This is the season of hope and love for humanity. We renew our faith and take stock of our families and the love we share. The memories of this season are captured in our photographs for future generations to admire and reflect upon. It’s a time of sharing family history and of retelling the stories and traditions past. Yes, Photography plays a role in this sharing of memories and traditions, but there is much more to it than that.
A Common Bond
One of the best things about photography is that no matter who you are, no matter where you live, no matter what else you do in life, you can take good pictures and enjoy photography. It doesn’t matter if you are young or old, male or female, rich or poor. It doesn’t matter if you are Liberal or Conservative, what your ethnic origin is, or who you voted for in this year’s tumultuous election.
Photography can create a common bond among people whom you ordinarily would not find associating with each other. I recently joined a Facebook photography group and found it had thousands of members from all over the world. I see Black, White, Jew and Arab, all posting pictures and talking about what they’ve learned and giving advice to others. Their only goal is learning how to make their pictures better. During this past election where you could not find any reprieve form the political mayhem dished out from both sides, I saw remarkably little political talk in this forum. It was refreshing. The common bond among everyone was their love of photography and their desire to learn from each other.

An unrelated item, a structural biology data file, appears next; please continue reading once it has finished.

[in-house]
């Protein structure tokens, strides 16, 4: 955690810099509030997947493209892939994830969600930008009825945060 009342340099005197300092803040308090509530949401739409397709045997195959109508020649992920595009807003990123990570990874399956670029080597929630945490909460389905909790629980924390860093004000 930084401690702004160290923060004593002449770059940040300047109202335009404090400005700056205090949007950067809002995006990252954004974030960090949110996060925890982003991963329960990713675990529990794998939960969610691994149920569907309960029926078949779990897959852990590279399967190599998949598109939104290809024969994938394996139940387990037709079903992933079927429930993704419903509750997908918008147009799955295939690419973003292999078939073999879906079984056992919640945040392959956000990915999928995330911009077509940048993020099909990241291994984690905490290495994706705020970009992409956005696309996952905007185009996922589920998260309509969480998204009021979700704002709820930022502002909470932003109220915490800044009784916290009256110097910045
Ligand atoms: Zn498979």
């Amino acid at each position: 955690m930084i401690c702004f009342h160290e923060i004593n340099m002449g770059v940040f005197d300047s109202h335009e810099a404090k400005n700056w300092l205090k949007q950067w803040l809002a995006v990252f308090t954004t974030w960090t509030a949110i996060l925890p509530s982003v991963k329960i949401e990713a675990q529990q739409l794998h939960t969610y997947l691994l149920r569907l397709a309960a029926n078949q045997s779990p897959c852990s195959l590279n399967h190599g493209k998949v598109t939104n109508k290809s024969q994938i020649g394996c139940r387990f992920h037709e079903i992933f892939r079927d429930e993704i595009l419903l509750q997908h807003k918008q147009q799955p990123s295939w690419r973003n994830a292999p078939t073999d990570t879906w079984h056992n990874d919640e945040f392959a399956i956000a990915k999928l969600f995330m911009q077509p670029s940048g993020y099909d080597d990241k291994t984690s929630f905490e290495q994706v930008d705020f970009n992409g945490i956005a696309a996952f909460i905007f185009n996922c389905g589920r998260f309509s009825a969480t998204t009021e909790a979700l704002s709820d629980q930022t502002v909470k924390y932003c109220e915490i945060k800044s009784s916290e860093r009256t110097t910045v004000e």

We humans, I think, are hard-wired to divide ourselves into groups: Black or White; Rich or Poor; Liberal or Conservative. We then proceed to promote the group we are in and denigrate the others. Sometimes one group promotes distrust and hatred toward another to the point where real harm is carried out. It’s a sad fact of our species that has been around for as long as we have. Until we evolve to the point of not separating ourselves into these factions there will always be some level of mistrust, hatred and violence in the world.
The Great Equalizer
With Photography, it does not matter one bit who is behind the camera. It only matters how their vision and creativity is used to capture the image in front of the camera. It’s a beautiful thing.
And, yes, even photographers divide themselves into factions: Portrait photographers or Landscape photographers; Artistic photographers or photo journalists; photographers who believe there are no limits in editing their images or those who believe that anything but straight out of the camera is cheating –you get the idea. But, never have I heard of one of those photography factions committing hate crimes against the other (a spirited debate, maybe). I’ve never heard of someone’s house being spray-painted with the epitaph: “Portrait Photographers SUCK!”
Our civilization needs more tools like Photography to bring us together rather than dividing us. If we had more expression of ideas with which we could reach common ground, maybe we could stop hating and killing each other. My chosen method is photography.
I see it as much more than just snapping a moment in time: It is truly the Great Equalizer.